Vancouver Coastal Health Research Institute (VCHRI) is proud to reveal the recipients of the 2016 Top Graduating Doctoral Student Award and the Rising Star Awards. The awards recognize outstanding VCHRI research trainees who serve as role models by demonstrating research excellence, foster research understanding through communication, and contribute to the VCHRI research environment in a meaningful way.
The 2016 Top Graduating Doctoral Student Award recipient is Peggy Assinck.
The 2016 Rising Star Award recipients are:
The awards will help fund the trainees’ travel to international conferences where they will share their research findings with the research community. Conference participation is critical to the development of a research career, and we are proud to support them in this endeavor. Congratulations to the 2016 recipients!
There is no cure for spinal cord injury (SCI), and treatment is limited to managing the symptoms of the 42,000 Canadians who are affected by SCI. 2015 Rising Star Award recipient Peggy Assinck has been working on a new strategy that might provide an answer. She is interested in myelination (the insulating component around nerves) and investigating how important remyelination is after SCI. Cell transplantation, which can target remyelination, recently emerged as a potential treatment for SCI and Peggy has been involved it's pre-clinical testing. In addition, she is interested in better understanding the natural repair mechanisms that attempt to contribute to remyelination after injury and whether we can boost this natural response as a potential treatment for SCI.
Greg Duncan is known for quickly mastering complex lab skills, coming up with creative solutions to difficult problems and creating new collaborations with other research labs. But it’s his willingness to help those following behind that makes him stand out from his peers. Greg goes out of his way to ensure that new trainees find their footing and he works with StemCell Talks to engage high school students in the sciences with his infectious enthusiasm.
“The ability to take advantage of new techniques and tools to truly answer these long-standing questions in the field keeps me motivated,” says Greg. “To me, science is all about pushing boundaries and trying to do new things, which tends to keep things fresh and interesting, but also challenging. Seeing first-hand the effect of the disease I study, multiple sclerosis, on a member of my family provides even more motivation for my research.”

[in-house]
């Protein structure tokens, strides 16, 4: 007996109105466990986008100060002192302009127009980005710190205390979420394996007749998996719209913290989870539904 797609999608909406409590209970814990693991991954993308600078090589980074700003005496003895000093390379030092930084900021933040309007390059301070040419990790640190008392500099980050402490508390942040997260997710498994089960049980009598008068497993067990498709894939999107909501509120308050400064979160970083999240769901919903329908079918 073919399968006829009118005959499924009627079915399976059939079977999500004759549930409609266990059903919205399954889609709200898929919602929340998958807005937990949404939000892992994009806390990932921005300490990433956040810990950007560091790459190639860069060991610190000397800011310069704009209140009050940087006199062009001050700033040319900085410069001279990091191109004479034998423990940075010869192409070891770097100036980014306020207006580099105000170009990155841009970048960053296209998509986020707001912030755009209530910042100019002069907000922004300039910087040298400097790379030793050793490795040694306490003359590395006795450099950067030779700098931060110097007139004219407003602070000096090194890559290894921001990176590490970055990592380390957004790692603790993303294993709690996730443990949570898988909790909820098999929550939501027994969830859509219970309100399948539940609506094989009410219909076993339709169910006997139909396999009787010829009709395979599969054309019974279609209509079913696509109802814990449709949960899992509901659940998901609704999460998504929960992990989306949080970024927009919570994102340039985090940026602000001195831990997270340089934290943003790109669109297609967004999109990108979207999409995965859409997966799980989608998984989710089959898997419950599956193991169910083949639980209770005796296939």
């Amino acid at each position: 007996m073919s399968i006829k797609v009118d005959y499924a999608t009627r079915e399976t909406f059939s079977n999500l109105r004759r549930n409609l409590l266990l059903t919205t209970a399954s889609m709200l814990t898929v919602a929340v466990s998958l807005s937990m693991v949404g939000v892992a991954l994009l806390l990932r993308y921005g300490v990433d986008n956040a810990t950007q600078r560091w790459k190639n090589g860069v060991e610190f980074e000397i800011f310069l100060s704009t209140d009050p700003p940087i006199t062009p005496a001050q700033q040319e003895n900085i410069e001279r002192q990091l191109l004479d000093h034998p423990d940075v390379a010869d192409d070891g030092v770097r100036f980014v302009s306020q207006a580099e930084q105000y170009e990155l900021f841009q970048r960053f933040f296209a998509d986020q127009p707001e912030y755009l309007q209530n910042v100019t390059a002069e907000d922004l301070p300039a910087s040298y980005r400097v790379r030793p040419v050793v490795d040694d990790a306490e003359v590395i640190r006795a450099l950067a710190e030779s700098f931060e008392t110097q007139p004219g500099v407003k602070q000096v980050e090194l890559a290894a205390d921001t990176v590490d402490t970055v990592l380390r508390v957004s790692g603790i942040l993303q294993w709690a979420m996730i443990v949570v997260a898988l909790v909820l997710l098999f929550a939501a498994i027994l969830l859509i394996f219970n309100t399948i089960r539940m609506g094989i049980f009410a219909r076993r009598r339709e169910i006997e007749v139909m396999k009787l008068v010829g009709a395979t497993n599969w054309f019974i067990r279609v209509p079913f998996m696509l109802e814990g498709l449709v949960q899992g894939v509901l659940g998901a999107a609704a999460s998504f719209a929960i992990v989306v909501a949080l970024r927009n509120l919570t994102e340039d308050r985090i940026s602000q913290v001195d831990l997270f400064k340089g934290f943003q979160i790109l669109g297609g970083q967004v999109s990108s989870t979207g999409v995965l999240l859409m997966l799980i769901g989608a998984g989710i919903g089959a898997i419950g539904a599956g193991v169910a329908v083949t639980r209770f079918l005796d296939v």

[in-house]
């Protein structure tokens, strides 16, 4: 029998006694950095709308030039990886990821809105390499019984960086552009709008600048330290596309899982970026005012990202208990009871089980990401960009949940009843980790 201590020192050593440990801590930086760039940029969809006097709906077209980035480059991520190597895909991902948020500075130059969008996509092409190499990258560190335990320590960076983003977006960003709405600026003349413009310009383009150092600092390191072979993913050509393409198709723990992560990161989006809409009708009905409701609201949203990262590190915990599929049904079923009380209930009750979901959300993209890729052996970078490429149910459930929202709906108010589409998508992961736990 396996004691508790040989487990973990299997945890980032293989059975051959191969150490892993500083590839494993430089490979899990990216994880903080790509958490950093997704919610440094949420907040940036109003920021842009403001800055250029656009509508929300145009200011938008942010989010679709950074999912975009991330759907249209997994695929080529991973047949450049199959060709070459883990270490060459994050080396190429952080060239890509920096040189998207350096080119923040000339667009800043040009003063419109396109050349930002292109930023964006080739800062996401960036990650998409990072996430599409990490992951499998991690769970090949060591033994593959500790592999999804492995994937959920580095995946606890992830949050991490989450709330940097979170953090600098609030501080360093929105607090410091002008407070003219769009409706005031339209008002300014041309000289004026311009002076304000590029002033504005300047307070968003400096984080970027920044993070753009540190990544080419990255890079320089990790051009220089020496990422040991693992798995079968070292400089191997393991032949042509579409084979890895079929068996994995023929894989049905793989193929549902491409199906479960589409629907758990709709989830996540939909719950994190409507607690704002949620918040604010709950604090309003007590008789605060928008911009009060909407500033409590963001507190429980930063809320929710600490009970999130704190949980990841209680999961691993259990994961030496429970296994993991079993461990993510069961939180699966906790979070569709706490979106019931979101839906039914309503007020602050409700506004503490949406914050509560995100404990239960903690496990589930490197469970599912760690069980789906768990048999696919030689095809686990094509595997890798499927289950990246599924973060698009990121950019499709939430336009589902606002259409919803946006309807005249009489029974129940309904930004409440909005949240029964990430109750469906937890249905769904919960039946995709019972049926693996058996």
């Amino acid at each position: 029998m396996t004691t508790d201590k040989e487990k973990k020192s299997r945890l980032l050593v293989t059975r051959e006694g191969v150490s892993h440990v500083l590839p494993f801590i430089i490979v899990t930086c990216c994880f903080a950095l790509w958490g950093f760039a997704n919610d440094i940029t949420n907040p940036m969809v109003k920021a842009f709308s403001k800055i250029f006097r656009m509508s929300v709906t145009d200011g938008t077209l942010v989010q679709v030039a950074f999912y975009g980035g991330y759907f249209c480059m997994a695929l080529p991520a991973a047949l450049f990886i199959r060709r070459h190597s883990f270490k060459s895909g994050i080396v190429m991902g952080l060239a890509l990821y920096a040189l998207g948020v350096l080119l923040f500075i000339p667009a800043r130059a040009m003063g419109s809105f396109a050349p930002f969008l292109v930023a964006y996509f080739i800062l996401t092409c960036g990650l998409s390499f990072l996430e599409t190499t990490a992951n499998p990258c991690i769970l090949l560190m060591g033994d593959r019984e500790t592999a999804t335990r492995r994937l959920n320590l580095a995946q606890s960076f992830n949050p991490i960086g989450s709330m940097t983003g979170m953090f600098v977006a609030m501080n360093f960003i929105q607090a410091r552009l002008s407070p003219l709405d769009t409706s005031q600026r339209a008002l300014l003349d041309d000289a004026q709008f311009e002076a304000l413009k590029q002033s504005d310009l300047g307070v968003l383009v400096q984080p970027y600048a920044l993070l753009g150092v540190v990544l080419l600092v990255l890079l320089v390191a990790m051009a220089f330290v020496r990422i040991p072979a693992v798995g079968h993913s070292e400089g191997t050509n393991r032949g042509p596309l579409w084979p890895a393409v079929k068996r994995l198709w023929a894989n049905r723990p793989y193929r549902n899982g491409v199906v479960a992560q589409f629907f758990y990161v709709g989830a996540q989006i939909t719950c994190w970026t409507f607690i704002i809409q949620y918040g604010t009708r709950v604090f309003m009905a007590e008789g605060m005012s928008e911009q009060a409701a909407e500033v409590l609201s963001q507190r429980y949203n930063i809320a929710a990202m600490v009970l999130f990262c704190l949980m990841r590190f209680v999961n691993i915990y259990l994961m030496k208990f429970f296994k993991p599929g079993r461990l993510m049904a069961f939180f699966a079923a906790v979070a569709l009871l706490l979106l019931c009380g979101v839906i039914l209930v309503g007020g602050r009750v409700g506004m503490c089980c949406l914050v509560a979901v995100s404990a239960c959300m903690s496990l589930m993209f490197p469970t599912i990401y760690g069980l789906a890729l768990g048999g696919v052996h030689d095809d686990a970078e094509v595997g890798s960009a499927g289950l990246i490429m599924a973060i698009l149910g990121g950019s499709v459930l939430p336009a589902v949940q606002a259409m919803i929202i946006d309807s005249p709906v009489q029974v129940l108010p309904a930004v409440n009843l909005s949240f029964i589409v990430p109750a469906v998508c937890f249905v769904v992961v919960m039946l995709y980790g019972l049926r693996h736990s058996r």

Jennifer Ferris has a remarkable knack for breaking down complex science concepts to make them understandable and exciting for a lay audience. A frequent speaker at science lectures aimed at the public, she is also one of the brains behind the YouTube channel Sixty Second Science. Jennifer’s passion for science is matched by her desire to help others. Through her work as president of UBC Psi Chi, she has created change to improve the lives of her fellow psychology students, lead outreach to high school students and workshops for students and educators to create a sense of excitement about science.
Jennifer finds it easy to stay motivated, even when life gets hectic. “Reminding myself of the big picture questions that drive my interest in research keeps me moving forward,” she says. “Its endlessly interesting to me that the brain can change and adapt in response to injury, which means that recovery from a brain injury is possible!”
Kyla McKay brings dedication and a sense of adventure to her study of the epidemiology and impact of mental health in multiple sclerosis (MS). While her own research is gaining attention, Kyla goes out of her way to support others around her. Whether she’s finding ways for undergrads to take part in her projects to get them that all-important first publication for their CV, or volunteering her time to ensure that new knowledge is accessible, Kyla is a researcher who’s making an impact in several ways.
“Psychiatric conditions are underdiagnosed and undertreated in the MS population, and there is a genuine need to better understand them,” says Kyla. “I’m continually motivated by the importance of this issue to those affected by it. Ultimately, I hope my research can be used to advocate for better mental health services for people living with MS.”
Sue Peters has found academic success with publications and awards, largely due to her strong leadership skills and the active role she takes in the research community. Her experience as a physical therapist has allowed her to target her stroke recovery research to best meet the needs of clinical care. She is a mentor to more junior researchers and a valuable team member.
Sue is inspired by Ralph Waldo Emerson’s quote: "Do not go where the path may lead. Go instead where there is no path and leave a trail." -- “To me, this is essentially what a PhD is,” she says. “It’s the creative and energetic exploration of something new, and if it is done well, you will leave a path behind you that others can follow. It’s an epic journey to an unknown destination, but it’s worth every minute.”
Min Hyung Ryu’s leadership and communications skills have earned him respect and admiration for the results he’s able to achieve. Whether he’s recruiting, motivating and engaging with participants for a COPD research study or creating opportunities for himself and his peers to present their work to the research community, Min serves as a role model and valuable member on any research team.
“The best advice I ever got was: ‘never let logic stop you from doing an experiment’ from Drs. Newman Stephens and Andrew Halayko,” says Min. “Often in Science and life, we hesitate to carry out some experiments because we have a logical expectation of the outcome without actually doing the experiment or making the change in life. So whenever I get stuck on something in the lab or in life, I let myself experiment with the many possible outcomes and see what really pans out.”